Female
Male
6-mo survivors (n = 48)5-y survivors (n = 44)Controls (n = 44)6-mo survivors (n = 42)5-y survivors (n = 33)Controls (n = 33)
Not sexually active in past month, no. (%) 30 (63) 19 (43) 9 (21) 20 (48) 6 (18) 0 (0) 
Reasons not sexually active, no. (%)       
    No partner 13 (27) 8 (18) 7 (16) 6 (14) 2 (6) — 
    Not interested, lack libido 9 (19) 8 (18) 4 (9) 6 (14) 2 (6) — 
    Too tired 7 (15) 2 (5) 2 (5) 4 (10) 2 (6) — 
    Physical or sexual problems 7 (15) 5 (11) 0 (0) 3 (7) 1 (3) — 
    Partner not interested, has physical problems, or too tired 3 (6) 4 (9) 2 (5) 7 (17) 1 (3) — 
Female
Male
6-mo survivors (n = 48)5-y survivors (n = 44)Controls (n = 44)6-mo survivors (n = 42)5-y survivors (n = 33)Controls (n = 33)
Not sexually active in past month, no. (%) 30 (63) 19 (43) 9 (21) 20 (48) 6 (18) 0 (0) 
Reasons not sexually active, no. (%)       
    No partner 13 (27) 8 (18) 7 (16) 6 (14) 2 (6) — 
    Not interested, lack libido 9 (19) 8 (18) 4 (9) 6 (14) 2 (6) — 
    Too tired 7 (15) 2 (5) 2 (5) 4 (10) 2 (6) — 
    Physical or sexual problems 7 (15) 5 (11) 0 (0) 3 (7) 1 (3) — 
    Partner not interested, has physical problems, or too tired 3 (6) 4 (9) 2 (5) 7 (17) 1 (3) — 

— indicates no value.

*

Responses to the Sexual Function Questionnaire from among 8 options, including “other” for those who indicated that they had not been sexually active in the previous month.

As determined with McNemar test, both male survivors (P=.04) and female survivors (P=.02) were less likely to have been sexually active in the previous month compared with matched controls.

Respondents who were not attempting sexual activity had difficulty identifying their sexual problems. Consequently, sexual problems at 5 years are described for those who were sexually active (Table 4). Nearly half (46%) of male survivors reported at least one sexual problem at least half the time versus 21% of male controls (P = .05). This compares with 80% of female survivors versus 61% of female controls reporting problems (P = .11).

Table 4

Prevalence of sexual problems in sexually active survivors and controls at 5-year assessment

SurvivorsControls
Problems “50% of the time” or more for men 26* 33 
    Delayed ejaculation 7 (27) 1 (3)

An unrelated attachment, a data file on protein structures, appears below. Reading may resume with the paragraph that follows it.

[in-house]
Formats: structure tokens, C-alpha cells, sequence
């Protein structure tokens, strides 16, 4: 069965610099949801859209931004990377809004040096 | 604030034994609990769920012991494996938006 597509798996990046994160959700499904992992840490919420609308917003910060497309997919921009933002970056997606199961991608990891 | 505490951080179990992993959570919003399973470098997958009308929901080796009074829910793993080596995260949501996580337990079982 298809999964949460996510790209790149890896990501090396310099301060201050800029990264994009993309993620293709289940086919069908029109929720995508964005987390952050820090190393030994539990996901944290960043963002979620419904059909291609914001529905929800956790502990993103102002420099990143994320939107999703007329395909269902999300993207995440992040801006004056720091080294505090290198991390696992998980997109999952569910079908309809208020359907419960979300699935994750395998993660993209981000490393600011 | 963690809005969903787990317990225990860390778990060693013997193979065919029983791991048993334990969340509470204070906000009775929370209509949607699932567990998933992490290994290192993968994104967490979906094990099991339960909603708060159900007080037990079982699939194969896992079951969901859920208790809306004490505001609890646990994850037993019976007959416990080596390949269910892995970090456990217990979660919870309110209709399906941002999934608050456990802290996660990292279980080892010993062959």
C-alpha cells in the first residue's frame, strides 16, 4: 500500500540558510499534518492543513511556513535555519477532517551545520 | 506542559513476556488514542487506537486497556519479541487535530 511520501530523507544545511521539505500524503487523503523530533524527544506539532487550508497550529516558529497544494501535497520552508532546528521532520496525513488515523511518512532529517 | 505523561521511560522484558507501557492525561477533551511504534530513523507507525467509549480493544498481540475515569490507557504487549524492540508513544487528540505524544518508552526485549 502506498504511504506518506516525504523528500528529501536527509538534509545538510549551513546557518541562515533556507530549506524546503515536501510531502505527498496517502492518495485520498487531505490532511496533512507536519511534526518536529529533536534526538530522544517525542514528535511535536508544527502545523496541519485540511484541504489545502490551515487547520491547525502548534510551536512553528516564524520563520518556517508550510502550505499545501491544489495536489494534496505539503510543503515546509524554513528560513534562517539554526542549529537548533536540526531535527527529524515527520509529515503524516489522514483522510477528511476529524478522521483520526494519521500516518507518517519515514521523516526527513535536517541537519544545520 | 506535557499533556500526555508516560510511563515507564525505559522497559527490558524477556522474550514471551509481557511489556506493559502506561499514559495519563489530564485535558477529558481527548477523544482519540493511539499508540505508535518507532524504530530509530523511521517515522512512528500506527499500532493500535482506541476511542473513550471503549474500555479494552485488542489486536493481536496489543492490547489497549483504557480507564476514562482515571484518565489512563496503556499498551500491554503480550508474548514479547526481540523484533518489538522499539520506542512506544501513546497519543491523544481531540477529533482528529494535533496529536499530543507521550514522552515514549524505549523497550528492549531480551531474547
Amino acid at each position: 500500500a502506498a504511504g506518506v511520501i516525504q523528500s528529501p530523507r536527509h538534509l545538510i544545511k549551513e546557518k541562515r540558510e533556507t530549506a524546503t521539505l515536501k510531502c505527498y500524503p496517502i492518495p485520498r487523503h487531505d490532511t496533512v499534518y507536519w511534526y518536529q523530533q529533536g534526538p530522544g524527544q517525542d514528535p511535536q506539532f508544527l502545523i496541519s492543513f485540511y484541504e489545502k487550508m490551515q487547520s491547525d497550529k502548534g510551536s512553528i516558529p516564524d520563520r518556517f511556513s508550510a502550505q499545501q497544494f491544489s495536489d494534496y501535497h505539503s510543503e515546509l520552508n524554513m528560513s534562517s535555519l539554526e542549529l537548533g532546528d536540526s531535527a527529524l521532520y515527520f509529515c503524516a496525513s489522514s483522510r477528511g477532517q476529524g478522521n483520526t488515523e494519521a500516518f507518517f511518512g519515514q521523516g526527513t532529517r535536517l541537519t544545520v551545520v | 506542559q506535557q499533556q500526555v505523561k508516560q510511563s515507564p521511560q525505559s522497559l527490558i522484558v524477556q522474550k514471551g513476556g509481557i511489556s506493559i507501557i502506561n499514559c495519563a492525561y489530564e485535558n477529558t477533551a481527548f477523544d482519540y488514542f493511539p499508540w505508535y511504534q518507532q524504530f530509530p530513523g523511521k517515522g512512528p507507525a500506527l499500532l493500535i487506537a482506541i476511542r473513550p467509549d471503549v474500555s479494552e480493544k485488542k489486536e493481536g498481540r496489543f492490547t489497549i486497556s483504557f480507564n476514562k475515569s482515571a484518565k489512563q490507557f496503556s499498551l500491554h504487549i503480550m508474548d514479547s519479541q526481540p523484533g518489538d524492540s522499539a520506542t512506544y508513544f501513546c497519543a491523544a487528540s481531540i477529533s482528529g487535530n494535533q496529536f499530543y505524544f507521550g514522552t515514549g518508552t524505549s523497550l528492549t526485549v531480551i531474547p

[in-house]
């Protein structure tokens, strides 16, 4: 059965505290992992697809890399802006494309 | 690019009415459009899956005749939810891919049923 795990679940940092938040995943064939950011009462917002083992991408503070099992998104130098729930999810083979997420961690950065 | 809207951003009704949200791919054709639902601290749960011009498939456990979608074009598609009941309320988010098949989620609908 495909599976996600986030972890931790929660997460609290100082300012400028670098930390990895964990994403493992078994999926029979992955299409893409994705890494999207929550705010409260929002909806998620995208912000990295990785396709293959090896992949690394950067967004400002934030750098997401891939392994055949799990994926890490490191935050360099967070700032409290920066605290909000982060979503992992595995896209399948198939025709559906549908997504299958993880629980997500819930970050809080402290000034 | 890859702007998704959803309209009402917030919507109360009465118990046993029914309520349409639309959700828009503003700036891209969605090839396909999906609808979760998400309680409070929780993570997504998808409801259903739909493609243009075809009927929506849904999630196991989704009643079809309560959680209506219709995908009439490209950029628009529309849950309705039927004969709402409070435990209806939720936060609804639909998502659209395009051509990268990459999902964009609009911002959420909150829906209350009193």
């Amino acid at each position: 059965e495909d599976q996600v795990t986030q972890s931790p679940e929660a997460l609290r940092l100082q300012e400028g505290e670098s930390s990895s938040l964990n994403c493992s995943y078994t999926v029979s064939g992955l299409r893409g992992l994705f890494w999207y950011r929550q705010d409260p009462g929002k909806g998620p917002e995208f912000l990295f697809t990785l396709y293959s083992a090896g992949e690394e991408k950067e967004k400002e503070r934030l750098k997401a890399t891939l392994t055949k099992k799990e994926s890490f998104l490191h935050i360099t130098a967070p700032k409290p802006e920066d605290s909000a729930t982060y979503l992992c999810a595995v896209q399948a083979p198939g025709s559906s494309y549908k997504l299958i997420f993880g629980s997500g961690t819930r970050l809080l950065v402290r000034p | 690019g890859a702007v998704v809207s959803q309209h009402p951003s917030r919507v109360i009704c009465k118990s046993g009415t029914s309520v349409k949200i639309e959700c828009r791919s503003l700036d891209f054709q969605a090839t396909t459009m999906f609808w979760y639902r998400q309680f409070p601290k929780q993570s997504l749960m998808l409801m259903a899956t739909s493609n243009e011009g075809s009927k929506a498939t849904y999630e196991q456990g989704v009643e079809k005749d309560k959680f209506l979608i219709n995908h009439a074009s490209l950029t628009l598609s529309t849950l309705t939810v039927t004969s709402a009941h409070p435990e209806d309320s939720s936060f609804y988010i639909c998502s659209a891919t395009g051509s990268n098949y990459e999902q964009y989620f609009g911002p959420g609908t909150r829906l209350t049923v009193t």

Difficulty getting erection 6 (23) 2 (6) 
    Losing erection 6 (23) 3 (9) 
    Lack of sexual desire 6 (23) 3 (9) 
Problems “50% of the time” or more for women 25 33* 
    Lack of sexual desire 11 (44) 12 (36) 
    Difficulty with orgasm 11 (44) 10 (30) 
    Lack of vaginal lubrication 10 (40) 11 (33) 
    Increased sensitivity to intimate touching 7 (28) 2 (6) 
    Painful penetration or intercourse 4 (16) 3 (9) 
    Vaginal tightness 2 (8) 6 (18) 
    Vaginal bleeding or irritation 2 (8) 2 (6) 
SurvivorsControls
Problems “50% of the time” or more for men 26* 33 
    Delayed ejaculation 7 (27) 1 (3) 
    Difficulty getting erection 6 (23) 2 (6) 
    Losing erection 6 (23) 3 (9) 
    Lack of sexual desire 6 (23) 3 (9) 
Problems “50% of the time” or more for women 25 33* 
    Lack of sexual desire 11 (44) 12 (36) 
    Difficulty with orgasm 11 (44) 10 (30) 
    Lack of vaginal lubrication 10 (40) 11 (33) 
    Increased sensitivity to intimate touching 7 (28) 2 (6) 
    Painful penetration or intercourse 4 (16) 3 (9) 
    Vaginal tightness 2 (8) 6 (18) 
    Vaginal bleeding or irritation 2 (8) 2 (6) 

Participants who were not sexually active are not included in the table. Responses are from the Sexual Function Questionnaire. Respondents marked each item as a problem: “not at all”; “seldom, less than 25% of the time”; “sometimes, about 50% of the time”; “usually, about 75% of the time”; or “always.” Data are number (%).

*

At 5 years, 1 of 27 active male survivors and 2 of 35 sexually active female controls did not reply to questions about problems and are not included in this table.

This is the first prospective longitudinal study of sexual function in survivors for 5 years after HCT. It clearly documents that sexual dysfunction is a major problem that does not fully recover after cancer treatment and HCT for many male and female survivors. Men by and large recover from HCT-specific impairments, whereas women do not fully recover from the effect of HCT on sexuality. Consistent with studies of sexual function in the general population and among cancer survivors, men reported better sexual function than did women across cohorts and time. Sexual function declined as predicted for survivors from before HCT to 6 months afterward. Also as predicted, men recovered from 6-month lows to pre-HCT rates of being sexually active by 1 year, but they took until 2 years to improve in quality and quantity of sexual function, indicating that most recover from the effects of transplantation. However, male survivors continued to have lower sexual function than controls at 5 years, suggesting they did not fully recover from the effects of cancer itself or treatments received before HCT. Nearly half (45%) of the men at 5 years reported problems that disrupted sexual function.